US sanctions Chávez aides in growing crisis

The United States escalated a major diplomatic crisis with Venezuela on Friday, imposing sanctions on aides to President Hugo Chávez in retaliation for his expulsion of the US ambassador.

The crisis and Chávez’s threat to cut off oil shipments to the US plunged relations between the superpower and one of its top energy suppliers to their lowest point in years.

Washington was also preparing to eject Venezuela’s top diplomat in the US, a US official said, although Chávez tried to pre-empt that move by telling him to pack his bags and go home on Thursday.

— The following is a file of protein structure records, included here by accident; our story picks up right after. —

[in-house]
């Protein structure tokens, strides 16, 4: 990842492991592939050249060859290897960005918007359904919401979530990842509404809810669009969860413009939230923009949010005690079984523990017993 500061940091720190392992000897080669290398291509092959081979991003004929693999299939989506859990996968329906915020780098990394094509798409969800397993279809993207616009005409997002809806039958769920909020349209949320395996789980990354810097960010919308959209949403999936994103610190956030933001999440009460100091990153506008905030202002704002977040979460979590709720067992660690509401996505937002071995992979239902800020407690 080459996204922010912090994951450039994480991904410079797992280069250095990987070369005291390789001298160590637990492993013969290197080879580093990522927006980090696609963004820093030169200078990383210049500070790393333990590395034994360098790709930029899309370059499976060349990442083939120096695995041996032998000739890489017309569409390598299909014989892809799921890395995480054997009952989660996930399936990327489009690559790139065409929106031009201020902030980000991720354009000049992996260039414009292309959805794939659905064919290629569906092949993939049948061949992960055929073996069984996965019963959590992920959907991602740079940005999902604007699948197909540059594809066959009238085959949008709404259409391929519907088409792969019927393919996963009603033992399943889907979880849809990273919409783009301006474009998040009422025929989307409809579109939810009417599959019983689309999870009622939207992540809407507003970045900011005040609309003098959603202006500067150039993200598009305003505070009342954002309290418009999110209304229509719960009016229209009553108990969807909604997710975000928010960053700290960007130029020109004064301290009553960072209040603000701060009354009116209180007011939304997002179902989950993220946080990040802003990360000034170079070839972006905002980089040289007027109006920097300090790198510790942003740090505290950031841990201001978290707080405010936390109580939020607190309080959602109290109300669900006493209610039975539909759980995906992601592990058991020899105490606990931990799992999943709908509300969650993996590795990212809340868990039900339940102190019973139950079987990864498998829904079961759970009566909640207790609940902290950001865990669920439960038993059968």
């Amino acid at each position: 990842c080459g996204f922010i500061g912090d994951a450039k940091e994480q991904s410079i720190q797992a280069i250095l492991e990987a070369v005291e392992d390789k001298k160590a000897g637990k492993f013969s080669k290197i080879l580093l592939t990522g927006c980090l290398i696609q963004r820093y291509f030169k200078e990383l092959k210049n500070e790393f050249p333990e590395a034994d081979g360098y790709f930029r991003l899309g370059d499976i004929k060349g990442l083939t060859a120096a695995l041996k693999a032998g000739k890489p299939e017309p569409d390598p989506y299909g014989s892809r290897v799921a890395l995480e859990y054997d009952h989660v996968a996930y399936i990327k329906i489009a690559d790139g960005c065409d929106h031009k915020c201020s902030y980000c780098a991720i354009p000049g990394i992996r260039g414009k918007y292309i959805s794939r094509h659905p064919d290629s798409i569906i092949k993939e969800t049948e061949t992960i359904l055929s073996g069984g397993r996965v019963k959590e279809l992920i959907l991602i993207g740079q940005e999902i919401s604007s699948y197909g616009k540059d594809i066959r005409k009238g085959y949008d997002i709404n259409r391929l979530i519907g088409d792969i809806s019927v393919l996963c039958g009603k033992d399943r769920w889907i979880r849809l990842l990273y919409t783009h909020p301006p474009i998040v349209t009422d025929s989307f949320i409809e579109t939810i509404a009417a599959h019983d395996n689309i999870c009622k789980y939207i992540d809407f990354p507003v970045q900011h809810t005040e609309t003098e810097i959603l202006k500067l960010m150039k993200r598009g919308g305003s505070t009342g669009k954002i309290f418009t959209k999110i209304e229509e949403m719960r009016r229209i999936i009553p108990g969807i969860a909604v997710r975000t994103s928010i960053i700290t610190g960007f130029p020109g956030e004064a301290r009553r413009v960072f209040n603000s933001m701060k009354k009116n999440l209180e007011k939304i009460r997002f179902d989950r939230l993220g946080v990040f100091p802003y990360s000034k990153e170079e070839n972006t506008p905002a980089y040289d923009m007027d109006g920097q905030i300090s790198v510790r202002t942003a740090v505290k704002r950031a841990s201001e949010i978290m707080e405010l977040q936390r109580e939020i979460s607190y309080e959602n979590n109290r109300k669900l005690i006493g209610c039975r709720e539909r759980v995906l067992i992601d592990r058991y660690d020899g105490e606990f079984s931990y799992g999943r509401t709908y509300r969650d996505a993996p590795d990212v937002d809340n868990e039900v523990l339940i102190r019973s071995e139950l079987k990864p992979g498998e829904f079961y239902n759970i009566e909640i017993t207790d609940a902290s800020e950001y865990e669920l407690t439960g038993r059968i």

Venezuela has some of the largest oil reserves outside the Middle East, and despite Chávez’s clashes with the Bush administration, he has maintained oil supplies and never before expelled a US ambassador.

Chávez said Thursday’s move was made in support of his leftist South American ally, President Evo Morales of Bolivia, where violent anti-government protests have killed eight people. Bolivia and the United States expelled their respective ambassadors, too, this week after Morales accused Washington of supporting the opposition.

Chávez said he would not restore relations with the United States at least until his stated foe, US President George Bush, leaves the White House in January.

“When there is a new government in the United States we will send a new ambassador, a government that respects the people of Latin America,” he said late on Thursday.—Reuters


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